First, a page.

What doesn’t count as spoilers: Several characters, including Colossus, Negasonic Teenage Warhead, and Blind Al, are back (so is T.J. Miller’s wry sidekick Weasel, though the actor’s recent personal troubles have already gotten him nixed from the next installment). Rhett Reese and Paul Wernick also return as coscreenwriters, alongside Reynolds, though director Tim Miller has been replaced by David Leitch, a longtime stuntman who honed his wham-bam-on-a-budget style with last year’s Atomic Blonde.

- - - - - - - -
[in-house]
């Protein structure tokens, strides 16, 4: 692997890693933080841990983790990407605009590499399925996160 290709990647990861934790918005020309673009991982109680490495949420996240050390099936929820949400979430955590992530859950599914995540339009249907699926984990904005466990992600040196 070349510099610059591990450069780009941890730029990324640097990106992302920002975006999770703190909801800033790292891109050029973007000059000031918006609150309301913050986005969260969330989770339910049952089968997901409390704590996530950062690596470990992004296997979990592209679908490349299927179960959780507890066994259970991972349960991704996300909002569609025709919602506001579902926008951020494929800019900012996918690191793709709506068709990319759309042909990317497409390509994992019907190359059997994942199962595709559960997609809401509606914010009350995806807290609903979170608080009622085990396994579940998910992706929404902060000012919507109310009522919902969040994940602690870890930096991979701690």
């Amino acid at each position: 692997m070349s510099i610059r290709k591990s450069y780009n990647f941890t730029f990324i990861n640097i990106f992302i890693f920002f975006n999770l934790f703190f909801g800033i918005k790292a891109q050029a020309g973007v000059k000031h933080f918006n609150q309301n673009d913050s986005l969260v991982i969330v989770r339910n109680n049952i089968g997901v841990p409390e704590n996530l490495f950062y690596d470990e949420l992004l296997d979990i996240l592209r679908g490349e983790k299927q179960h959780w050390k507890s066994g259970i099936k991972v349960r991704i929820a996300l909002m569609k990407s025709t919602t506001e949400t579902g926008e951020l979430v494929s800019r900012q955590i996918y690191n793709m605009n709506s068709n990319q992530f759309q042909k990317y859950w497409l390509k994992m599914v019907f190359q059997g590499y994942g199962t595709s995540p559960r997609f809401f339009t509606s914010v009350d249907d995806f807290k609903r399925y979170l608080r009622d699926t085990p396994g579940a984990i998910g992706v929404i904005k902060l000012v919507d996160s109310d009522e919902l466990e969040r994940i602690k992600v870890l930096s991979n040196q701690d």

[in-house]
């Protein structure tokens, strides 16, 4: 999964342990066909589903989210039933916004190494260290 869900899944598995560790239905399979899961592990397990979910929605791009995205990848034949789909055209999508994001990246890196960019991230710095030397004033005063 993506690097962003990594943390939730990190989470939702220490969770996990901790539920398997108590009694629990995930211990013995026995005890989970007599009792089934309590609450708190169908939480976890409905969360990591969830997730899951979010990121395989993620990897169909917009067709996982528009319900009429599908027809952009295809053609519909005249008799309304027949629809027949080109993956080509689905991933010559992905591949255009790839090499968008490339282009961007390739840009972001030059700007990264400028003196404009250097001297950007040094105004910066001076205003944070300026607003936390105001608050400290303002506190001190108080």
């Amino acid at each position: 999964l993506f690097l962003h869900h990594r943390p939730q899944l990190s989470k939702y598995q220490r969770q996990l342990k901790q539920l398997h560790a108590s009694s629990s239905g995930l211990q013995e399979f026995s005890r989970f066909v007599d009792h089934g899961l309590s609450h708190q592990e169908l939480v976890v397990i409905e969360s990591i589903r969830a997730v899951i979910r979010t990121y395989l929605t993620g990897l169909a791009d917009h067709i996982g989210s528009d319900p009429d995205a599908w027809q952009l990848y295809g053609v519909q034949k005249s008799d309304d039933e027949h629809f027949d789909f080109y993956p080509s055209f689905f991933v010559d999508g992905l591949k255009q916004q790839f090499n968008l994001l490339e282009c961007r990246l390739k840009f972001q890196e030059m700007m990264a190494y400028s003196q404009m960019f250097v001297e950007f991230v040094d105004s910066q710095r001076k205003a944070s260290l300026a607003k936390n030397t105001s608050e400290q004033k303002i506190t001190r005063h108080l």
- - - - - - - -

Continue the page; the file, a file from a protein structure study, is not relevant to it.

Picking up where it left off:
Blonde was deliberate pulp, but its fight scenes had a messy, bone-crunching veracity that DP2 mostly trades in for chaotic cartoon violence. There’s a numbing sameness to the casual bloodshed here that makes the viewer almost long for the relative calm of the first film’s lengthy pop culture digressions. It’s in Deadpool’s DNA to channel the wild id of a 12-year-old boy — a very clever one who happens to love boobs, Enya, and blowing stuff up. Which is dizzy fun for a while, like eating Twinkies on a Gravitron. Eventually, though, it just wears you out. B